For every other month of the Year of Living Musically, I have had a specific project or goal : discovering an instrument from scratch, challenging my knowledge of an instrument by taking myself in a new direction, or assigning myself a piece of music that could reflect the process of learning to play, as well as the art available for that instrument.
The voice is different. Every day since I officially ended Guitar Month, nearly halfway through December, I have sat down in front of the computer or the video camera, and made a recording. I have sung pop ballads, rap choruses, Christmas carols, Romantic lieder, Gregorian chant melodies, and of course showtunes. And I have erased every recording (except the rap chorus because it cracked me up, and no, you don’t get to see it), and come to this blank page and sat back and thought – I have nothing to say about the voice.
It isn’t true. I have a lot to say. But what I do have to say is overshadowed by my fear of saying it. I sing all the time : alone in my house, sitting in my office on campus grading papers, driving in the car with the windows down, wandering through the aisles of the supermarket, while running on the treadmill, at church even when the rest of the congregation mumbles or remains silent, in my choir … my head is full of songs and lyrics that punctuate my days. I love to sing, and most of the time I think I’m pretty good at it. Not opera diva quality, but enough to make someone reconsider me when s/he thinks s/he knows all there is to know. I love to sing. The thing is, I kind of hate my voice. No, not hate. Fear. I kind of fear my voice. Fear letting it ring out completely free. Fear where it might take me if I let it take over.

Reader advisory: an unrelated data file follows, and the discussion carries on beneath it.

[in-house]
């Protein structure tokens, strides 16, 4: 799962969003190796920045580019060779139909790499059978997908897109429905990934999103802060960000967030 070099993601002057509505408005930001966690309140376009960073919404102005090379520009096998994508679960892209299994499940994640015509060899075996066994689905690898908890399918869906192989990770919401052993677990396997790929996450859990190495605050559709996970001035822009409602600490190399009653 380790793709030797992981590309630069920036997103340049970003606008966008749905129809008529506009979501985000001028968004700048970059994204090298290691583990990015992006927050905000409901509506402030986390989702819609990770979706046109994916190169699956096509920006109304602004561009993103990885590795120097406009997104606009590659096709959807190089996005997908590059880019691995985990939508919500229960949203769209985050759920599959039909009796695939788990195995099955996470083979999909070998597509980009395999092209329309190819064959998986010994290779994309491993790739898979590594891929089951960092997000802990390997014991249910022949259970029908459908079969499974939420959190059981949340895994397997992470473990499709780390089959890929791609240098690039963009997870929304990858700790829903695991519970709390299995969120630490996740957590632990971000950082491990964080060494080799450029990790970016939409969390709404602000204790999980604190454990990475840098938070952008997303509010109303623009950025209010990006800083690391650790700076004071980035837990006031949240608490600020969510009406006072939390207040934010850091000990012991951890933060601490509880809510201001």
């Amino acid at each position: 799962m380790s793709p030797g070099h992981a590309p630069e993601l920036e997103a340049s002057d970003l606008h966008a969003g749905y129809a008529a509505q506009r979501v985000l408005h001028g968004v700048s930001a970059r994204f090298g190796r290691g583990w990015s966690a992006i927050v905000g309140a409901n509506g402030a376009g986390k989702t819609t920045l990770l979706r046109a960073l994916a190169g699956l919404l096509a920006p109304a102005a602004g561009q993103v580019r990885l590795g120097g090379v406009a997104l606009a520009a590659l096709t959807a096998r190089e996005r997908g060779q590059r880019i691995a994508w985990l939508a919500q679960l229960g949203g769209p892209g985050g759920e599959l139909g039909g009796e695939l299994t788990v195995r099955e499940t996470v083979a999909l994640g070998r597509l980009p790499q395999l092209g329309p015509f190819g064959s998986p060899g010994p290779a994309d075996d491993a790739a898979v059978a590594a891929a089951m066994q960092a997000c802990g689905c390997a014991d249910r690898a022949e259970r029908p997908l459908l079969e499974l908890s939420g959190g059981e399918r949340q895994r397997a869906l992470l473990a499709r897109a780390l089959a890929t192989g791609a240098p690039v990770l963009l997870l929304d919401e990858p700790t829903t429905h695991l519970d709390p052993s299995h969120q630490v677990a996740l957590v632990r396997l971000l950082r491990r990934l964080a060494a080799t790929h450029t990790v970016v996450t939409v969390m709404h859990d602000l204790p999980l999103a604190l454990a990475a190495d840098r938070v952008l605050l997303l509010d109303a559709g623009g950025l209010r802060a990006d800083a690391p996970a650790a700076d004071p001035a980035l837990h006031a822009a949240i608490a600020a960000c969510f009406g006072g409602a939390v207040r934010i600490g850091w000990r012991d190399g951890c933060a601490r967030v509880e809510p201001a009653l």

I have sung all my life. When I was growing up, the girl down the block and I used to tie kitchen towels around our hair and act out The Sound of Music in my front yard, with the record player spinning faithfully and the window thrown wide open so we could hear the accompanying orchestra from inside the house. (Sometimes we did this on roller skates, which added a whole new dimension to “How Do You Solve a Problem Like Maria?”.) I still remember vividly the day I finally hit the high sustained note in “Climb Every Mountain.” It felt as though a door had just opened in my brain, to the world, and stepping through it brought a new level of possibility to the world, like a shimmer. Then, telescoping forward through time, there was the year in grad school when my choir sang the Bach B-Minor Mass, and I understood how to reach the high D in the alto line in “Sanctus.” I heard my own voice belling out around me like a whirlpool of light, and the sound grew and swelled. I had never heard myself that way before, not in that register. It was exhilarating. It changed me.